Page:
His baked goods, including scones and muffins, come from Singer Hill in Oregon City; and he brews his own chai from fresh-ground herbs and fresh ginger.

He supports people who want to mix their own blends from his freshly roasted coffees, and said that 'coffee is a very personal business.

'I have single-origin coffee, all at a cupper's light roast so that you can taste the beans - their true flavor. This helps me help others create their own custom blends.'

He added, 'I'm not worried about my secrets, but I believe in teaching people to do things right. I figure if anybody is so unoriginal they have to copy me, they don't understand the art' of coffee making.

Community coffee shop

Freeman, who spent many years in California learning the coffee trade, said a master roaster first taught him 'how to do real Italian-style espresso,' and then he branched out and began to experiment with different blends.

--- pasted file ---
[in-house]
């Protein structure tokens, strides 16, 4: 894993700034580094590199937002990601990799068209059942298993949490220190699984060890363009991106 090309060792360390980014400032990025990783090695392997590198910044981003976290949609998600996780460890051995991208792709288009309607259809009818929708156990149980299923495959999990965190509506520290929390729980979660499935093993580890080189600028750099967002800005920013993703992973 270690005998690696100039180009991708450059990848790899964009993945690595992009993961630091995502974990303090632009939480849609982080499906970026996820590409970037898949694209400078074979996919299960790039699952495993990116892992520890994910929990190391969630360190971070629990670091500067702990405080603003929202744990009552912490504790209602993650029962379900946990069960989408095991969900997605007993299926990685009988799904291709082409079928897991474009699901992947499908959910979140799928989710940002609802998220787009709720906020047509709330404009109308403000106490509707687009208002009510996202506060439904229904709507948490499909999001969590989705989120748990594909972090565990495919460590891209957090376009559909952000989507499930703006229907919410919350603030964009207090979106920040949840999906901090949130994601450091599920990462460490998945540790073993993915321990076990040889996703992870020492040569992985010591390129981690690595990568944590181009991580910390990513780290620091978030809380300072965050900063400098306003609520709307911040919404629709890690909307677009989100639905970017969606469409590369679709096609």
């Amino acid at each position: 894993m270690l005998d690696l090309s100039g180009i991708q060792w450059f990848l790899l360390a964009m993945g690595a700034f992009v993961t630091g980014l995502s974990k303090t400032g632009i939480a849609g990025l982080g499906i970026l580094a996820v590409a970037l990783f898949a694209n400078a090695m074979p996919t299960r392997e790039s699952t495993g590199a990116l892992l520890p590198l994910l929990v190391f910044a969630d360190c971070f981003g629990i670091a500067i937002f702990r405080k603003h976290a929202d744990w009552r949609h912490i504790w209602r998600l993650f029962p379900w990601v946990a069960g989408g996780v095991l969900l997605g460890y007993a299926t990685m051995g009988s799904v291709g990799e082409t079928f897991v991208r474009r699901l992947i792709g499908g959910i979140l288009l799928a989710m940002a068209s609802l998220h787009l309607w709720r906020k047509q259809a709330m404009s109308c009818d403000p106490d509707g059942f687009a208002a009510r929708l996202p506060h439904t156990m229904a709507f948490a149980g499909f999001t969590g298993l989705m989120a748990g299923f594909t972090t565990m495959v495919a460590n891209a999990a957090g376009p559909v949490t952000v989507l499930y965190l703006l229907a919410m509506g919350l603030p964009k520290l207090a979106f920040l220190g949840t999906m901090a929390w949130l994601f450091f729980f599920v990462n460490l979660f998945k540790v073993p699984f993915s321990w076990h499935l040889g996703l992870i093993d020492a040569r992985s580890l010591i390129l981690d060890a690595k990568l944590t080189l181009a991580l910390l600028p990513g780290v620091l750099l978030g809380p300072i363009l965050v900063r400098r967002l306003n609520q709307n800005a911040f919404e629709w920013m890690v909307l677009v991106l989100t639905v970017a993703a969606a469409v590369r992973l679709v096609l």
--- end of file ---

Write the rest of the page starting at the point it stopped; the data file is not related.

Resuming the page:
Freeman's wife is from Portland, so she 'imported' him to the area, he said, and when he heard that Happyrock was available he jumped at the opportunity to have his own place.

'It's a very community-oriented coffee shop,' Freeman said, and a glance around at the small, cozy spot proves that to be true.

There are four main seating areas inside, and on warm days patrons spill outside onto the patio.

Sandy Hunt, a Gladstone resident, brought her friend Jennifer Bagley to the shop last week, and their main concern was being able to get a seat.

To their relief a couple of chairs remained, and both women ordered cappuccinos.